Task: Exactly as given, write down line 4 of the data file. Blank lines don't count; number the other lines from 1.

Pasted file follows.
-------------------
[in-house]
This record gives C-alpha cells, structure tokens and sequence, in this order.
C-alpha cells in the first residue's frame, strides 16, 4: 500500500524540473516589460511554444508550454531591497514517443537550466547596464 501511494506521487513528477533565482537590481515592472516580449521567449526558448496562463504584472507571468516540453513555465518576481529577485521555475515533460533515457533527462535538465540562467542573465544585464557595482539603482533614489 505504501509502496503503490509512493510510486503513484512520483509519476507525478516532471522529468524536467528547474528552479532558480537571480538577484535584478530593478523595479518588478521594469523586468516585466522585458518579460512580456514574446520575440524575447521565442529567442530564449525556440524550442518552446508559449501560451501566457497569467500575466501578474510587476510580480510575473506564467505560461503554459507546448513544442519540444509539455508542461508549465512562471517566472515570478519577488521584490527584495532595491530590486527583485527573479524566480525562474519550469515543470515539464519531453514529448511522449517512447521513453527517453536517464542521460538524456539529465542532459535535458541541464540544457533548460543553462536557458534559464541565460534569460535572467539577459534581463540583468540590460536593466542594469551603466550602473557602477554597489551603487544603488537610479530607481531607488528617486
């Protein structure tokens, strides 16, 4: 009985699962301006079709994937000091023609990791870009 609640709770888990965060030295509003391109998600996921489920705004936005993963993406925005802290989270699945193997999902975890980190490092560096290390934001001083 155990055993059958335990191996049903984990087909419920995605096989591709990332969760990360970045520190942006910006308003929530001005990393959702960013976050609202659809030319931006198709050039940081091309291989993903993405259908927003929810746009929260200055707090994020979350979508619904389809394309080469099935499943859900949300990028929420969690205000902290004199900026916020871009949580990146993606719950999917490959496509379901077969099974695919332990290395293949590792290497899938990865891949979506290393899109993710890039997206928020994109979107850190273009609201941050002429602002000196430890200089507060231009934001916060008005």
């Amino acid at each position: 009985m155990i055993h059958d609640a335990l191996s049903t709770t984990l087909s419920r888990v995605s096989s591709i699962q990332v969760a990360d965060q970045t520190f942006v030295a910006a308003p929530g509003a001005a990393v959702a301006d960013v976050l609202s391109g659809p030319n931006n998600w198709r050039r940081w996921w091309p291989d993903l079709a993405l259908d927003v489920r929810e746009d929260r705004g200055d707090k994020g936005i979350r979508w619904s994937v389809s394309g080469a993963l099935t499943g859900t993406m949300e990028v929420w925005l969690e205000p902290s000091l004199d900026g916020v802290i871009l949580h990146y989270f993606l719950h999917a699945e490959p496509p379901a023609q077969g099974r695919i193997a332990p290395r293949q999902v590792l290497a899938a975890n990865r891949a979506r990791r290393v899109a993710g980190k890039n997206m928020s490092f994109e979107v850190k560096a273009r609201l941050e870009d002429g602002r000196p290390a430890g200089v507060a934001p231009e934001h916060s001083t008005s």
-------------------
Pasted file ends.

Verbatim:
């Protein structure tokens, strides 16, 4: 009985699962301006079709994937000091023609990791870009 609640709770888990965060030295509003391109998600996921489920705004936005993963993406925005802290989270699945193997999902975890980190490092560096290390934001001083 155990055993059958335990191996049903984990087909419920995605096989591709990332969760990360970045520190942006910006308003929530001005990393959702960013976050609202659809030319931006198709050039940081091309291989993903993405259908927003929810746009929260200055707090994020979350979508619904389809394309080469099935499943859900949300990028929420969690205000902290004199900026916020871009949580990146993606719950999917490959496509379901077969099974695919332990290395293949590792290497899938990865891949979506290393899109993710890039997206928020994109979107850190273009609201941050002429602002000196430890200089507060231009934001916060008005």